Winterize? What’s that? We’ve owned our Airstream Safari travel trailer now for 12 years. Wow. That’s a pretty long time. “Ginger” — named after our first collie dog, Ginger — is showing her age a bit (we’re jealous of newer Airstream’s enormous panoramic windows), but she’s still “home” when we’re on the road. One thing that’s always on our list is doing a good winterize.

Over the years, we’ve learned quite a bit about putting her “to sleep” in the late fall with various winterizing tips:

Getting water out of the system is absolutely critical. Whether you blow it out with compressed air or use that pink RV antifreeze (or both strategies), prepping your RV’s water system for the winter is something not to ignore (believe us!).

Remove all food, toiletries, and other liquids. Sure, maybe you think you can leave the bottle of countertop cleaner in an overhead or those rolls of TP in the bathroom cabinet. But wait until spring when you find that TP was home to a family of mice and the bottle froze, burst, and then ran all over your storage compartment.

Store those batteries inside. We’ve never had problems, but we’ve heard plenty of horror stories. We take ours out of our rig and store them in our basement. We’ve even taken to hooking them up to a trickle charger, though we’ve also heard that this is unnecessary. Winterizing your batteries is a good idea.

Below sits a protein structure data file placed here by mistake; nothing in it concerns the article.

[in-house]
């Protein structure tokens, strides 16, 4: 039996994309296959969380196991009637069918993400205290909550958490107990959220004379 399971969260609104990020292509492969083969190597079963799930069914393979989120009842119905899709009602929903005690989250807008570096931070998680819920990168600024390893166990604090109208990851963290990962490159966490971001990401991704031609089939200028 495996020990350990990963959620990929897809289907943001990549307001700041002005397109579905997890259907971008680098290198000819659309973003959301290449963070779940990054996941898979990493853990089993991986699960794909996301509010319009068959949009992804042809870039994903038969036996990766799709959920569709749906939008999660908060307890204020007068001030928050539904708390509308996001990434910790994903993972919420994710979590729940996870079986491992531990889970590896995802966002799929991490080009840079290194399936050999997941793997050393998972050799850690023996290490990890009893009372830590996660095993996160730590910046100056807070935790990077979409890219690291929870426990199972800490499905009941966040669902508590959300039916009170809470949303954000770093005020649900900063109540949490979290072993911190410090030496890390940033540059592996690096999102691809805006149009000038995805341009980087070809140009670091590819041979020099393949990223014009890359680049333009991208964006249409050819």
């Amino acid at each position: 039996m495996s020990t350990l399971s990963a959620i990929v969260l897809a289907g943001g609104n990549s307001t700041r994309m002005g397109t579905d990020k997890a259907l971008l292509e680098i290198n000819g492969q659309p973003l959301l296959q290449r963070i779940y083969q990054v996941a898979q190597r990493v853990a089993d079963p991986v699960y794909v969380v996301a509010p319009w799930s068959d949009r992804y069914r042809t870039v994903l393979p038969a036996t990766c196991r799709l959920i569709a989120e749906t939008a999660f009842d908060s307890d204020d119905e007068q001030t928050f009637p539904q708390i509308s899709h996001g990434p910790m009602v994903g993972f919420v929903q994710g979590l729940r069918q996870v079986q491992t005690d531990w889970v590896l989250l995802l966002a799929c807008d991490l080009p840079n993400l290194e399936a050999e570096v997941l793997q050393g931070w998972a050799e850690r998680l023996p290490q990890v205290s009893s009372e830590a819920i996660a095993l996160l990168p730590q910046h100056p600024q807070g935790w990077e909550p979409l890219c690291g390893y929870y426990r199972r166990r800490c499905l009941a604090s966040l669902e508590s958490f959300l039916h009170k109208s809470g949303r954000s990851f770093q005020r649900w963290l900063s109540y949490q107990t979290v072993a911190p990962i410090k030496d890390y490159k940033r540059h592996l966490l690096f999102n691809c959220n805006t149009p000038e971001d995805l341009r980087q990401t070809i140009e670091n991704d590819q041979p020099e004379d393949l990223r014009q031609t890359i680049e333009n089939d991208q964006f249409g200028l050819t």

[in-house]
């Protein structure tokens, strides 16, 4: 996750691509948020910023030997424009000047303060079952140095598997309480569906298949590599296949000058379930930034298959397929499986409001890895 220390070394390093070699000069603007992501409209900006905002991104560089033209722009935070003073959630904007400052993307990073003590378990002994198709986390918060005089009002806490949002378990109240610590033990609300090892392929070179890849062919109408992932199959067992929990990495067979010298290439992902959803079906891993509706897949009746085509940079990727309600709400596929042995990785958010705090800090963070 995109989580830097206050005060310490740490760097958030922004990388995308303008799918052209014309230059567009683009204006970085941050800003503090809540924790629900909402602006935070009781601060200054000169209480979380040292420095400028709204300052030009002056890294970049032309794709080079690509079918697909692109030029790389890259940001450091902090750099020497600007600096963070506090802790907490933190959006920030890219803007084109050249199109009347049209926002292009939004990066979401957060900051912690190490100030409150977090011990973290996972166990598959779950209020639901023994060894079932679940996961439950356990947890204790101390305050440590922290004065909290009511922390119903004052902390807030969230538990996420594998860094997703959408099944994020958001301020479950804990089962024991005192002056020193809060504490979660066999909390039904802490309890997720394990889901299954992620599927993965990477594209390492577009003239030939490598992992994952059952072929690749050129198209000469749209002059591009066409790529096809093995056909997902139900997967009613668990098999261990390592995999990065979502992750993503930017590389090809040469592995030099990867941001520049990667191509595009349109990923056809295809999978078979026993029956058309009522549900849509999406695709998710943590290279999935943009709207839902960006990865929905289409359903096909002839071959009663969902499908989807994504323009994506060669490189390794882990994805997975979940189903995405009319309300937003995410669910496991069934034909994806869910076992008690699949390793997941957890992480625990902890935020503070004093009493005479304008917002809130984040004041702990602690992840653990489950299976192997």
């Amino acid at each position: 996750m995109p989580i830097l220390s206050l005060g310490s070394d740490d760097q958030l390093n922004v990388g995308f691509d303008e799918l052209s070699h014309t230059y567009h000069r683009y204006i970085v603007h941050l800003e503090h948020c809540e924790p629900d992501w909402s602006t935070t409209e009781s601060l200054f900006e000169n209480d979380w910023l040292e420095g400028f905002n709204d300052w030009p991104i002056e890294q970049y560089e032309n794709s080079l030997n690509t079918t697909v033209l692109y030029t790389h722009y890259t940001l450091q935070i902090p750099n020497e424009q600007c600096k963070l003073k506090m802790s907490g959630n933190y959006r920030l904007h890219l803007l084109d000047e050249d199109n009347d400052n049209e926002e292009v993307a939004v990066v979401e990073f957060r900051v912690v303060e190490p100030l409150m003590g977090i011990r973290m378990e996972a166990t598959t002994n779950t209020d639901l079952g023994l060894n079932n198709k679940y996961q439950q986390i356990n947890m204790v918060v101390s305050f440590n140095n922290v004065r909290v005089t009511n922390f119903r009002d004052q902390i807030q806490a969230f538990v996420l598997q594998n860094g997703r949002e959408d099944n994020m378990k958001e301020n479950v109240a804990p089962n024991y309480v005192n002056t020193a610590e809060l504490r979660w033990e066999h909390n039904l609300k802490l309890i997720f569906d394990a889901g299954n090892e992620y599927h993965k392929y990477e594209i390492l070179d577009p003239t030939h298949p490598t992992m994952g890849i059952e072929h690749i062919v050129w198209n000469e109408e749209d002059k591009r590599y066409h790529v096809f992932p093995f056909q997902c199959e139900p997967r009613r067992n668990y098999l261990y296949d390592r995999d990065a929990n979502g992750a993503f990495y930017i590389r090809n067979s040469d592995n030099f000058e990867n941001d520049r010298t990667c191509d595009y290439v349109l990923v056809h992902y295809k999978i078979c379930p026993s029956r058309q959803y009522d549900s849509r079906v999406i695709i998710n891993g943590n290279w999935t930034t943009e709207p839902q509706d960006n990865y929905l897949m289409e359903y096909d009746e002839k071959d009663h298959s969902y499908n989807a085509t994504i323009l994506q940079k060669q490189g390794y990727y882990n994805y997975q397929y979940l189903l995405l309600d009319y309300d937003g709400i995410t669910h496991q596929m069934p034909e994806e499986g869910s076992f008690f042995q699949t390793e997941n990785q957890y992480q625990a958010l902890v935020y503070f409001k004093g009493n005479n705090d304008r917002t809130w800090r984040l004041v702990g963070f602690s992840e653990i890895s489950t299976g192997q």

Now that you’ve prepared your RV for winter or long term storage with the proper winterize procedures, when your RV is ready to “wake up” after winter and start some camping, there are some things to remember. Well, these might seem pretty obvious, but here are some things we always note to do:

Flush that water system. Remember that pink RV antifreeze? Fill your holding tanks with fresh water and flush it out using your RV’s water pump. It always takes us at least three tanks of water to get all that pink stuff out. When you’re done, be sure to sanitize the whole system with a dose of bleach (a quarter cup for every 15 gallons in your fresh water holding tank) overnight before flushing the tank one more time.

Check the tire pressure. Okay, we admit we weren’t always the best at doing this. But after a few tire bursts as we rolled down the expressway at 60 miles per hour, we’re a bit obsessive about tire pressure. Doubtless, your RV’s tires dropped 10 or more pounds in pressure over the winter.

WD-40 is your best friend. It’s great for making doors, springs, latches, and other metal moving parts move more easily. We run all around the Airstream in the spring, squirting everything that needs it.

With just a bit of planning (and lessons learned!), your sleeping RV will be ready for the road in no time. Be sure to schedule a weekend “waking her up” from her winter slumber.